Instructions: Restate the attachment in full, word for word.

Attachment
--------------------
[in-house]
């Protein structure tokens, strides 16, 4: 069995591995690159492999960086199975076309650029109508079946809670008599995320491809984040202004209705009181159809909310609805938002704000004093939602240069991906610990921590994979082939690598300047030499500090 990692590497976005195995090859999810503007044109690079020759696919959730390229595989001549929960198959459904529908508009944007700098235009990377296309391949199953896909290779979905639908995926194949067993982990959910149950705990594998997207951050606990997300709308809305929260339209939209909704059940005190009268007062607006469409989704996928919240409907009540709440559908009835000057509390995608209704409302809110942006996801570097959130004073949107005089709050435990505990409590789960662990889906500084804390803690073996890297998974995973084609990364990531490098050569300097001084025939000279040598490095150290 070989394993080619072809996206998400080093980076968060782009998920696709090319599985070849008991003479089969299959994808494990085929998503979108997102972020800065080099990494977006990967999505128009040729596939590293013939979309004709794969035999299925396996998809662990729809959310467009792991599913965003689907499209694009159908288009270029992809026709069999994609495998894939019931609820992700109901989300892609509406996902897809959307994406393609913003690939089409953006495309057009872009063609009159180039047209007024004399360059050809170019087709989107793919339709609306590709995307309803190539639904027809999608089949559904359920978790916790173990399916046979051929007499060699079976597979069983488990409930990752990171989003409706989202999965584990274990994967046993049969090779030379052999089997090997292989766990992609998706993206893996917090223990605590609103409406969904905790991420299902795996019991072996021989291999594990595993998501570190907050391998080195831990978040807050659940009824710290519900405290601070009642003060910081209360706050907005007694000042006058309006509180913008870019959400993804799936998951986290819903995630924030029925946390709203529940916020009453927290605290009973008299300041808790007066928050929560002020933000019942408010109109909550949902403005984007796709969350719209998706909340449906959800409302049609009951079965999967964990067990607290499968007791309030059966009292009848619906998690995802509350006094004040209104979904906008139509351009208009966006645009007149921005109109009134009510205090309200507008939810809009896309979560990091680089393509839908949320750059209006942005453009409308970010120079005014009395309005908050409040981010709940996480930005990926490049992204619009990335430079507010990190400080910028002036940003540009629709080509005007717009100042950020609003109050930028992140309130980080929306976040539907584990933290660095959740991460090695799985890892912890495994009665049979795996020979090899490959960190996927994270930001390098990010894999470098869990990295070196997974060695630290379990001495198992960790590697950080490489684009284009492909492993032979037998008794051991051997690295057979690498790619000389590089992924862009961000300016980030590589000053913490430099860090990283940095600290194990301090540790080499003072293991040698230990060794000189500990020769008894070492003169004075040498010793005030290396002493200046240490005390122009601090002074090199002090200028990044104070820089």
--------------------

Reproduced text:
[in-house]
């Protein structure tokens, strides 16, 4: 069995591995690159492999960086199975076309650029109508079946809670008599995320491809984040202004209705009181159809909310609805938002704000004093939602240069991906610990921590994979082939690598300047030499500090 990692590497976005195995090859999810503007044109690079020759696919959730390229595989001549929960198959459904529908508009944007700098235009990377296309391949199953896909290779979905639908995926194949067993982990959910149950705990594998997207951050606990997300709308809305929260339209939209909704059940005190009268007062607006469409989704996928919240409907009540709440559908009835000057509390995608209704409302809110942006996801570097959130004073949107005089709050435990505990409590789960662990889906500084804390803690073996890297998974995973084609990364990531490098050569300097001084025939000279040598490095150290 070989394993080619072809996206998400080093980076968060782009998920696709090319599985070849008991003479089969299959994808494990085929998503979108997102972020800065080099990494977006990967999505128009040729596939590293013939979309004709794969035999299925396996998809662990729809959310467009792991599913965003689907499209694009159908288009270029992809026709069999994609495998894939019931609820992700109901989300892609509406996902897809959307994406393609913003690939089409953006495309057009872009063609009159180039047209007024004399360059050809170019087709989107793919339709609306590709995307309803190539639904027809999608089949559904359920978790916790173990399916046979051929007499060699079976597979069983488990409930990752990171989003409706989202999965584990274990994967046993049969090779030379052999089997090997292989766990992609998706993206893996917090223990605590609103409406969904905790991420299902795996019991072996021989291999594990595993998501570190907050391998080195831990978040807050659940009824710290519900405290601070009642003060910081209360706050907005007694000042006058309006509180913008870019959400993804799936998951986290819903995630924030029925946390709203529940916020009453927290605290009973008299300041808790007066928050929560002020933000019942408010109109909550949902403005984007796709969350719209998706909340449906959800409302049609009951079965999967964990067990607290499968007791309030059966009292009848619906998690995802509350006094004040209104979904906008139509351009208009966006645009007149921005109109009134009510205090309200507008939810809009896309979560990091680089393509839908949320750059209006942005453009409308970010120079005014009395309005908050409040981010709940996480930005990926490049992204619009990335430079507010990190400080910028002036940003540009629709080509005007717009100042950020609003109050930028992140309130980080929306976040539907584990933290660095959740991460090695799985890892912890495994009665049979795996020979090899490959960190996927994270930001390098990010894999470098869990990295070196997974060695630290379990001495198992960790590697950080490489684009284009492909492993032979037998008794051991051997690295057979690498790619000389590089992924862009961000300016980030590589000053913490430099860090990283940095600290194990301090540790080499003072293991040698230990060794000189500990020769008894070492003169004075040498010793005030290396002493200046240490005390122009601090002074090199002090200028990044104070820089």